Did you read my post above? The idea is to give yourself permission to mess things up, start with "Hey, it's okay..." and then fill in all the things you wish you had done better. Give it a try or check out another idea onthe padlet. Or leave a comment for some other bloggers!

Sunday, March 26, 2017

sol17 #26: three sizes

If you're a teacher like me, you've had more than your fair share of bad days. But that's not what this post is about.

This post is about those moments when, like the Grinch, your heart grows three sizes.


Case in point #1:
I was sitting and conferring with a writer when I looked up and across the room. I saw two of the girls in my class working together. This was a few weeks ago, and so I don't remember what we were working on exactly, but what I saw was one of them coaching another one on the thing. It may have been introductions or conclusions for our Argument paper. Even from a distance, I could tell that one was most certainly teaching the other how to do it better.

And my heart grew.

Case in point #2:
There I was, again, sitting at my conferring table, and I looked up and saw this:


The one was just this week. We're in our Holocaust unit, and the kids were reading picture books together to review plot and theme, and also identify the bystanders, upstanders, perpetrators, and victims in the mess.

On one hand, it's not that special, since I told them to do it, but on the other it so is. They are reading a book, read aloud style, as if I were to the whole class. Totally engaged, helping each other, participating. And enjoying their work.

And my heart grew.

Case in point #3:
Yesterday, I handed back a third draft of reports to my 8th graders. I do not write on final copies, but I totally do on their drafts, it's a written way to do feedback with kids, plus, I never want to wait until the final draft to be the first time I look through their work.

And so, when I looked up, I saw a few kids talking about the revisions and edits they were going to make, showing their drafts to one another, marking them up with tracks of their learning.

And my heart grew.

When did your heart grow this last week?


Check out the padlet for ideas or leave a comment for another blogger!

Want another idea? How about a color poem? Check out this link for an example!

Saturday, March 25, 2017

sol17 #25: love and understanding, positivity



Have you got your hands on Ed Sheeran's new album yet? It's so good. My favorite song on the record is What do I know? If you have a few minutes, take a listen:


But if not, here are my favorite lyrics:

We could change this whole world with a piano,
add a base, a guitar grab a beat and away we go
I'm just a boy with a one-man show
No university, no degree but lord knows
Everybody's talking 'bout exponential growth
And the stock market crashing in their portfolios
While I'll be sitting here with a song that I wrote
Sing, love could change the world in a moment,
But what do I know?

This got me to thinking about voice. Ed is talking about it with his music - he's got a mic and a stage and some songs, he can create love with those things. But isn't it the same for us writers? How much power do we have from putting out a blog post a day for a whole month? Even if they are not commenting, people are reading.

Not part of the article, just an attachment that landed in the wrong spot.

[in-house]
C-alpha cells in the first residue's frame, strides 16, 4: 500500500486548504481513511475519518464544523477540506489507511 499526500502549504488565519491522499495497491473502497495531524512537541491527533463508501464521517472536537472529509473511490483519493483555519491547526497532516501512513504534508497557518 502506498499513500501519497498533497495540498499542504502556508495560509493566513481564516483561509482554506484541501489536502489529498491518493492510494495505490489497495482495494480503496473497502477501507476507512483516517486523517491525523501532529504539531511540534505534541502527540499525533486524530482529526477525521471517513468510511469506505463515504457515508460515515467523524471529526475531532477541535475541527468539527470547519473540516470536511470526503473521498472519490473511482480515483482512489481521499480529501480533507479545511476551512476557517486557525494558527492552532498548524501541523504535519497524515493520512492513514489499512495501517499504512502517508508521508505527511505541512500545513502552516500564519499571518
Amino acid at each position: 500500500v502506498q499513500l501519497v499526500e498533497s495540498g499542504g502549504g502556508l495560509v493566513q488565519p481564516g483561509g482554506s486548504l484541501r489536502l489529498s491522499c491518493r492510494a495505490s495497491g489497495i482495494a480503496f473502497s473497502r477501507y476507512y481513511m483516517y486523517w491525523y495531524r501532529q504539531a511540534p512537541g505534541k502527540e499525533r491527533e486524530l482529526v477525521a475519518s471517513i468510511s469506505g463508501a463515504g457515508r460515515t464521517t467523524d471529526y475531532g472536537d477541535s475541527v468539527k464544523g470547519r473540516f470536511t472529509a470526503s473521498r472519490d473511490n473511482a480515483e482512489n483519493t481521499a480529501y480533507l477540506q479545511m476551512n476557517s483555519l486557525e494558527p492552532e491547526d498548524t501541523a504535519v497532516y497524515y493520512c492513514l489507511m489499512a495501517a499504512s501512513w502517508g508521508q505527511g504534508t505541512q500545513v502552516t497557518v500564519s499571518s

And so this got me thinking about how we give our students voice. If our kids are writing, if they are publishing work out to a larger audience, they definitely have a certain amount of power, in their ideas, in the sharing with others, in learning, too, when they read the work of others.

When we listen to each other's stories, it creates connections. When we understand one another better, we're more likely to help them out when they need it. Writing does this because stories do this.


Writing stories and sharing them with others creates understanding. Spending a lot of time together doing this (like maybe a whole school year) creates the circumstances for a certain amount of love to flourish. and when we stay positive with all the understanding and love, I think we've got a perfect medley for taking care of one another.

And so close with another part of Ed's song... because teh last paragraph was definitely mentored from this song:

I'll paint the picture, let me set the scene
I know, I'm all for people following their dreams
Just remember life is more than fittin' in your jeans
It's love and understanding, positivity



What do you trust in? How about that for a blog post?

Or, take a peek at the padlet for some other ideas or leave a comment for other bloggers!

Friday, March 24, 2017

sol17 #24: bloomed from the mud

In the few minutes I've had today to myself so far, I've been consumed with the story of the Lotus flower. I noticed it on the cover of a book I'm reading (The Art of Coaching) and so when I was making my sketchnotes for my book club, I decided to look up this stunning creation of nature and find the story behind it so I could investigate the meaning of this cover art. What I found stopped me dead in my tracks.
"The lotus flower is one of the most remarkable creations of nature. Its beauty lies in its purity, because this magnificent flower emerges from the dirty and muddy bottom of a pond, yet still remains untouched and unstained by its soiled surroundings." source
Which got me to thinking, what a muddy week I've been having:

  • Got blown off for a first date.
  • Was stressed about my observation.
  • Was short-tempered when I should've been more compassionate.
  • Was overwhelmed with the amount of work to be done at school.
  • Carried around some negativity I should have let go.